DEP Upgrades Status
of Pine Barrens Tree Frog
Pinelands symbol leaps off endangered species list
(03/65) TRENTON - Department of
Environmental Protection (DEP) Commissioner Bradley M. Campbell
today announced he has upgraded the status of the Pine Barrens
tree frog, moving it from the endangered species list to
the threatened species list.
The frog's improved status is based on
biologists' determination that it is locally abundant and
that its habitat is well protected by the Pinelands Commission's
Comprehensive Management Plan.
"When the Pine Barrens tree frog was
added to the endangered species list in 1979, state Pinelands
protection s were in their infancy," Campbell said.
"The removal of the Pine Barrens tree frog from the
state endangered list is testimony to how effective the
Pinelands Commission has been at preserving southern New
Jersey's natural treasures."
The Pine Barrens tree frog requires specialized
habitats that are rare elsewhere but common in the million-acre
Pinelands region of southern New Jersey. The species requires
acidic water and it favors Atlantic white cedar swamps that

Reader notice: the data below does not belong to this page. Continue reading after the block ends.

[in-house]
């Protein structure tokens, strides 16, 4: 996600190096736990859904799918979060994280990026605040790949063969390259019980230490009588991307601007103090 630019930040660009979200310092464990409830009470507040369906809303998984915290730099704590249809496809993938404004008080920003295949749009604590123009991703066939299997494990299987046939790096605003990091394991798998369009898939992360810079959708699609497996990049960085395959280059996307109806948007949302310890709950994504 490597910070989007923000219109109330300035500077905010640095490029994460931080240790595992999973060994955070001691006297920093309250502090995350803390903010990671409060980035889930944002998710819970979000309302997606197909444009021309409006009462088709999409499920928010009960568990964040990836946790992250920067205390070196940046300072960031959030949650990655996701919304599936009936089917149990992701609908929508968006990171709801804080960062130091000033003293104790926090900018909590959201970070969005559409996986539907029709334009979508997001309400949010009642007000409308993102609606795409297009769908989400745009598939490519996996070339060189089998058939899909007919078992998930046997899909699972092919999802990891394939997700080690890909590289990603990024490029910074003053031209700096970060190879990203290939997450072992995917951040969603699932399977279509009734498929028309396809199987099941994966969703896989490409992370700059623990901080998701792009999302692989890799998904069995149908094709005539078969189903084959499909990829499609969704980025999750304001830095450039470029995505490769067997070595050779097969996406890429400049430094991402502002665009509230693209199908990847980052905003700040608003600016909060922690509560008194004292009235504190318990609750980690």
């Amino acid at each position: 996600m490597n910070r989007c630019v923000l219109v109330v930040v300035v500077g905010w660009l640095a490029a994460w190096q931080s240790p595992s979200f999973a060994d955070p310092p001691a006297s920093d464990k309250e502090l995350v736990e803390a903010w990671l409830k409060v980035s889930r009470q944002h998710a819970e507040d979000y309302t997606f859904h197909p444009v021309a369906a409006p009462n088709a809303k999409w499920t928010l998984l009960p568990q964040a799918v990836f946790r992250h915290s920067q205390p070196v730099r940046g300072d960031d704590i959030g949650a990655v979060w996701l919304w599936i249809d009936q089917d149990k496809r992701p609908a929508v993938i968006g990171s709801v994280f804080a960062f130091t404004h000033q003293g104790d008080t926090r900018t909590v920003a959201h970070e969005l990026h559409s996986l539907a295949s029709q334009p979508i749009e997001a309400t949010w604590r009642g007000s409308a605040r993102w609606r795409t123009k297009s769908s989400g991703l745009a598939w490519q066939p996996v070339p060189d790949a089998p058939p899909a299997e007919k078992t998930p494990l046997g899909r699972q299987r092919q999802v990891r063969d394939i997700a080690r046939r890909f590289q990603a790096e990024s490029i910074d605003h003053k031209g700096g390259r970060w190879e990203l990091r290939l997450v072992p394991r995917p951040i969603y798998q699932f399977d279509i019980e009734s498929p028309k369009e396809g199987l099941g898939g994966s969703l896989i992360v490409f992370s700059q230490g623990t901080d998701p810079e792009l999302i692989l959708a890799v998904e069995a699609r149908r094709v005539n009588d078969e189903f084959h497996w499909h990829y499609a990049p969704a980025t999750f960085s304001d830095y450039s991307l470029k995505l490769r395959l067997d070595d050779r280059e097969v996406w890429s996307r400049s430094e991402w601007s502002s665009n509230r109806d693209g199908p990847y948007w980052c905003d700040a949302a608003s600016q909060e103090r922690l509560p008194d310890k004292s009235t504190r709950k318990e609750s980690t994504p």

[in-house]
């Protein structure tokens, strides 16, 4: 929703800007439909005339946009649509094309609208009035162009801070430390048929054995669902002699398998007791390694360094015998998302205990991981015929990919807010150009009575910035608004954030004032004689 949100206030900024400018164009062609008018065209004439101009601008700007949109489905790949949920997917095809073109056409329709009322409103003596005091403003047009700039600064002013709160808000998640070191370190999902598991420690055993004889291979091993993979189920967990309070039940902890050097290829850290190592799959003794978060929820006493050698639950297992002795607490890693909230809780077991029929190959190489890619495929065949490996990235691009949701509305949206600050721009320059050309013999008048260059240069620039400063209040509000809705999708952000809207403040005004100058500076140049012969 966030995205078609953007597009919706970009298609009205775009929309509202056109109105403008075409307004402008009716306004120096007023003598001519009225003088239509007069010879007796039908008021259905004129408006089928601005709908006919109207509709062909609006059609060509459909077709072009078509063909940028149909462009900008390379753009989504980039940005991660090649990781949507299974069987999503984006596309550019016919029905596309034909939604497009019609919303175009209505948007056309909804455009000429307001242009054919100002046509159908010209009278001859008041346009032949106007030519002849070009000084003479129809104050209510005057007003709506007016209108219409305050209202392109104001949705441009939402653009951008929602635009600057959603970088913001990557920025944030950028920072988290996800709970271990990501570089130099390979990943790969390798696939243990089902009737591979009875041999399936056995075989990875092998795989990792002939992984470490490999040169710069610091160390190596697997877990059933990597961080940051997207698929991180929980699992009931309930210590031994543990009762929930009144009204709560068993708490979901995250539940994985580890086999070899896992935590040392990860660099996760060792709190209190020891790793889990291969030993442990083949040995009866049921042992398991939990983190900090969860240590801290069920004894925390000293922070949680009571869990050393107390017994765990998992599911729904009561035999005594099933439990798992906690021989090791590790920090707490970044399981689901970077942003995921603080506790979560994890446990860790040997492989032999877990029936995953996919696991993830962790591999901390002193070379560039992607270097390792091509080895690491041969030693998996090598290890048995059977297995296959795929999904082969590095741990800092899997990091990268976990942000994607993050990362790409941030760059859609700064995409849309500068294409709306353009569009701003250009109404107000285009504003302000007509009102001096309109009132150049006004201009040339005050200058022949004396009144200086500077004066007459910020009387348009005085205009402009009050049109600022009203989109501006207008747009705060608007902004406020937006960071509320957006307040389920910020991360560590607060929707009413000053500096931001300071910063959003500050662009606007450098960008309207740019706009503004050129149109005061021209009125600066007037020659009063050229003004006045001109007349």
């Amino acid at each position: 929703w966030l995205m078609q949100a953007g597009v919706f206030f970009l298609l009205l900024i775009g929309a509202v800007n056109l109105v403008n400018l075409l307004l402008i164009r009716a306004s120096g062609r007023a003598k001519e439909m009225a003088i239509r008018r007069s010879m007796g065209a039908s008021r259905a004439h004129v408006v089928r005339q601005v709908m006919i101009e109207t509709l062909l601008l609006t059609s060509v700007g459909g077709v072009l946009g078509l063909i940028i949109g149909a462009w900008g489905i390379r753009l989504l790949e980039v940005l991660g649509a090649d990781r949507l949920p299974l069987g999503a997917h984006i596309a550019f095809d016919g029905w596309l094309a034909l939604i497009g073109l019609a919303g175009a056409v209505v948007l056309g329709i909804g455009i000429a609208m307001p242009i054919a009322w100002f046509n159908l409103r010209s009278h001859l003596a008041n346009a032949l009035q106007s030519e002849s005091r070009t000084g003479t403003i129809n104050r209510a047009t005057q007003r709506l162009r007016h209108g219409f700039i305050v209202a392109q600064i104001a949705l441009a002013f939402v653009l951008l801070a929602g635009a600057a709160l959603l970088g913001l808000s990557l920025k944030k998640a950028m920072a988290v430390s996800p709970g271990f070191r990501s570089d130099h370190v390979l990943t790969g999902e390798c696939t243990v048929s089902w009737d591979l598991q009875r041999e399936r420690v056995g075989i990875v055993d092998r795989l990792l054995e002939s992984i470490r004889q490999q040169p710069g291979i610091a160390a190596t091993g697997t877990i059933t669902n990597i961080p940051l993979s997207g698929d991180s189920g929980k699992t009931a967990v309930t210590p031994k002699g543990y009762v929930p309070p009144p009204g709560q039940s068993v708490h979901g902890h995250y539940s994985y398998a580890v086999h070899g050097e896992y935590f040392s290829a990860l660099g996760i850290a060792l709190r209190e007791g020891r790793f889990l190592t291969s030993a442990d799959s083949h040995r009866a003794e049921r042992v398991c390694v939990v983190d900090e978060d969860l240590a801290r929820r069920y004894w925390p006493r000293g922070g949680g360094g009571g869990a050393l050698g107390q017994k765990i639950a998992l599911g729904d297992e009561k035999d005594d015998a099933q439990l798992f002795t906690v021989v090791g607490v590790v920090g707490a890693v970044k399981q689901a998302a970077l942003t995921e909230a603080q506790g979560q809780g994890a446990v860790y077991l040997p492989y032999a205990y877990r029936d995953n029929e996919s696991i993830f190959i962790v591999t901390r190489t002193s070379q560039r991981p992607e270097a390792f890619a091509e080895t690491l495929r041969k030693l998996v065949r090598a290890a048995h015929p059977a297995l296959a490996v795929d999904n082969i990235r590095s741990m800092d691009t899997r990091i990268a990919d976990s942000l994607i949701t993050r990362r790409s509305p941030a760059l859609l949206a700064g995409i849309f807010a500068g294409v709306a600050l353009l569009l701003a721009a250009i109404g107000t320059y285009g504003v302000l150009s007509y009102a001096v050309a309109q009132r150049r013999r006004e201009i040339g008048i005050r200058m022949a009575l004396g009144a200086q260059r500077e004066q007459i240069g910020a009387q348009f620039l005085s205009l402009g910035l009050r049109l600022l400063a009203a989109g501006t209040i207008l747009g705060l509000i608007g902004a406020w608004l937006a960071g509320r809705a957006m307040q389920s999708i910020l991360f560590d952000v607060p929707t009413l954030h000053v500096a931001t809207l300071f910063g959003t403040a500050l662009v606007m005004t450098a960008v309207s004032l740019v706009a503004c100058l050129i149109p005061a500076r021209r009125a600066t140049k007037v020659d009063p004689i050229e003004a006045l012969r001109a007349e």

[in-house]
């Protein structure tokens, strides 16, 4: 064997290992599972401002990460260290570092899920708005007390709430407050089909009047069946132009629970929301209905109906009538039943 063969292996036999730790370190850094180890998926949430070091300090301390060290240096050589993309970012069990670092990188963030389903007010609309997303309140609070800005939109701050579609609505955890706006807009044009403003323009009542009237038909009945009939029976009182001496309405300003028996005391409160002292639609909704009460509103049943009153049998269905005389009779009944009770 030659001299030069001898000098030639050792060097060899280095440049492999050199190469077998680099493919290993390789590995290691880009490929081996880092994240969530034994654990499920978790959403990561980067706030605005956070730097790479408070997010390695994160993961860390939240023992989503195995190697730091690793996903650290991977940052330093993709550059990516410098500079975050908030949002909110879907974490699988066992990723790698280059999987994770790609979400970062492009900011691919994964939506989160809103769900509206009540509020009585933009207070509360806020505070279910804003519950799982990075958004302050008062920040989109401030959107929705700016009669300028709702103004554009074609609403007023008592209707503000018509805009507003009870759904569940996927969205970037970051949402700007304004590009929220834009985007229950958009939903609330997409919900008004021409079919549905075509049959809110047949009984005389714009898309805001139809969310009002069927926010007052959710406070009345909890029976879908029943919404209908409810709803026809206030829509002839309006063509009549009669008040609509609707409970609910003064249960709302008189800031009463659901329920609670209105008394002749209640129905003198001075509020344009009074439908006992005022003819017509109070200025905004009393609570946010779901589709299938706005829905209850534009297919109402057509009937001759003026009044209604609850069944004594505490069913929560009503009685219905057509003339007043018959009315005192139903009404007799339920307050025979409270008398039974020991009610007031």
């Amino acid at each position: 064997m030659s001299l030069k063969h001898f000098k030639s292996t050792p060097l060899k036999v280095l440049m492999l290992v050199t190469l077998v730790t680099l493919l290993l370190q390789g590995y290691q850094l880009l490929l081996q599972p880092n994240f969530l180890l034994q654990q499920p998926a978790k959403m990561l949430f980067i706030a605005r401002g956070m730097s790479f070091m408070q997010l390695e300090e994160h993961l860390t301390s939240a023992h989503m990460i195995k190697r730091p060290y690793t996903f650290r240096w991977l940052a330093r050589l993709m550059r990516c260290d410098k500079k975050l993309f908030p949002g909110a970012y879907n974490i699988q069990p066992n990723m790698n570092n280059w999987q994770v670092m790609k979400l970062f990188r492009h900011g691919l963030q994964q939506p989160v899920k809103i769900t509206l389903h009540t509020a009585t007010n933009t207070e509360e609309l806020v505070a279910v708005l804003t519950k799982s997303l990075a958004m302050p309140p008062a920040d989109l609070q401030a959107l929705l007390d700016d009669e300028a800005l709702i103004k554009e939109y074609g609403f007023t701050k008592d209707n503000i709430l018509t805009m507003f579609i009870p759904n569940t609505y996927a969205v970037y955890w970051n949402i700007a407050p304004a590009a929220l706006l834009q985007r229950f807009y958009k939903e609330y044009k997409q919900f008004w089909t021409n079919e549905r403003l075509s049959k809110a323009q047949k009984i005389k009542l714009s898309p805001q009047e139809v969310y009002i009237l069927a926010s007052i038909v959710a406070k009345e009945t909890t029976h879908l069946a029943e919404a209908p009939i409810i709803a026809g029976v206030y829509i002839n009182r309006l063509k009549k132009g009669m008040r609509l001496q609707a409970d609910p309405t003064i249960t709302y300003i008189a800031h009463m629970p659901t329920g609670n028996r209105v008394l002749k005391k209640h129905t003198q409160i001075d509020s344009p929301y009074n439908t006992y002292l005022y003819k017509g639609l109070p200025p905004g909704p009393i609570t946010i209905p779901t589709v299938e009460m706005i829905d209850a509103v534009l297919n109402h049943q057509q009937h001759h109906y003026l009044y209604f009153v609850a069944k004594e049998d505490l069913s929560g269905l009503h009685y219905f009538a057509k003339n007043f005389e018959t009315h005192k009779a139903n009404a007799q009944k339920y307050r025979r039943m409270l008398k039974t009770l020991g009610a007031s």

are carpeted with dense mats of sphagnum moss. It breeds
in shallow ponds that dry up in summer and are free of predators.
Its population is stable in New Jersey,
and the state serves as a stronghold for the species throughout
its entire range.
Boldly colored, the beautiful Pine Barrens
tree frog is considered by many to be a symbol of the New
Jersey Pinelands. In 1983 it was the subject of Andy Warhol's
screen print series of endangered species.
Because of its improved status, the DEP
has declared the Pine Barrens tree frog Species of the Month
for May. The protection of the Pine Barrens tree frog is
one of many success stories the DEP is celebrating this
year to mark the 30th anniversary of the New Jersey Endangered
Species Conservation Act and the creation of the DEP's Endangered
and Nongame Species Program.
For more information, visit the Species
of the Month homepage at www.state.nj.us/dep/fgw/ensp/somhome.htm